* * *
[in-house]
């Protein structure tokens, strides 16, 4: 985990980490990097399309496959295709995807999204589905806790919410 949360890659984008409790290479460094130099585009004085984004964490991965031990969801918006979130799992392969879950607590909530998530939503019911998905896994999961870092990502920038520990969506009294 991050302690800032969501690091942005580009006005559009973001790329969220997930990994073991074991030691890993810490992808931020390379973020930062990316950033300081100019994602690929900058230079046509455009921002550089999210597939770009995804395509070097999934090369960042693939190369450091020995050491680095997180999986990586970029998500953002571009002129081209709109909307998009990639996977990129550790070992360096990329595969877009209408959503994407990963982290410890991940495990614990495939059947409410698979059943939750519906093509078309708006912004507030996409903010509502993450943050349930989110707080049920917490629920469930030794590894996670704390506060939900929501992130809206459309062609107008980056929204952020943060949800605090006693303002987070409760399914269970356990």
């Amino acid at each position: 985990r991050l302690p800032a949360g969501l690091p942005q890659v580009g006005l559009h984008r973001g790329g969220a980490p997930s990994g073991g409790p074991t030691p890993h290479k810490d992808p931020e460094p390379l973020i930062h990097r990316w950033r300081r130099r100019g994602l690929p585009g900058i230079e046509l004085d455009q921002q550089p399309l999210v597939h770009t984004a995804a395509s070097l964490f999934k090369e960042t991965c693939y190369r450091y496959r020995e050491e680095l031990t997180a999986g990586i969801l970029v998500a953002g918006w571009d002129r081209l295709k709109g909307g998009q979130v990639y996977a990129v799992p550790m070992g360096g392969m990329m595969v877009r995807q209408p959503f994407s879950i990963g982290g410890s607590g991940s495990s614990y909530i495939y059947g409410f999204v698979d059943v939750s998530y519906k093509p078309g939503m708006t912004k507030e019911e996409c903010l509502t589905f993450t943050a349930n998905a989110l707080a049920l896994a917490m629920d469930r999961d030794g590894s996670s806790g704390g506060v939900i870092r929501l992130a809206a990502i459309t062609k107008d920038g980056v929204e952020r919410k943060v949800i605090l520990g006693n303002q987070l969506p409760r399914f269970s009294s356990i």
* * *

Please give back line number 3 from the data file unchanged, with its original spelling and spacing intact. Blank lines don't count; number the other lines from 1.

């Amino acid at each position: 985990r991050l302690p800032a949360g969501l690091p942005q890659v580009g006005l559009h984008r973001g790329g969220a980490p997930s990994g073991g409790p074991t030691p890993h290479k810490d992808p931020e460094p390379l973020i930062h990097r990316w950033r300081r130099r100019g994602l690929p585009g900058i230079e046509l004085d455009q921002q550089p399309l999210v597939h770009t984004a995804a395509s070097l964490f999934k090369e960042t991965c693939y190369r450091y496959r020995e050491e680095l031990t997180a999986g990586i969801l970029v998500a953002g918006w571009d002129r081209l295709k709109g909307g998009q979130v990639y996977a990129v799992p550790m070992g360096g392969m990329m595969v877009r995807q209408p959503f994407s879950i990963g982290g410890s607590g991940s495990s614990y909530i495939y059947g409410f999204v698979d059943v939750s998530y519906k093509p078309g939503m708006t912004k507030e019911e996409c903010l509502t589905f993450t943050a349930n998905a989110l707080a049920l896994a917490m629920d469930r999961d030794g590894s996670s806790g704390g506060v939900i870092r929501l992130a809206a990502i459309t062609k107008d920038g980056v929204e952020r919410k943060v949800i605090l520990g006693n303002q987070l969506p409760r399914f269970s009294s356990i």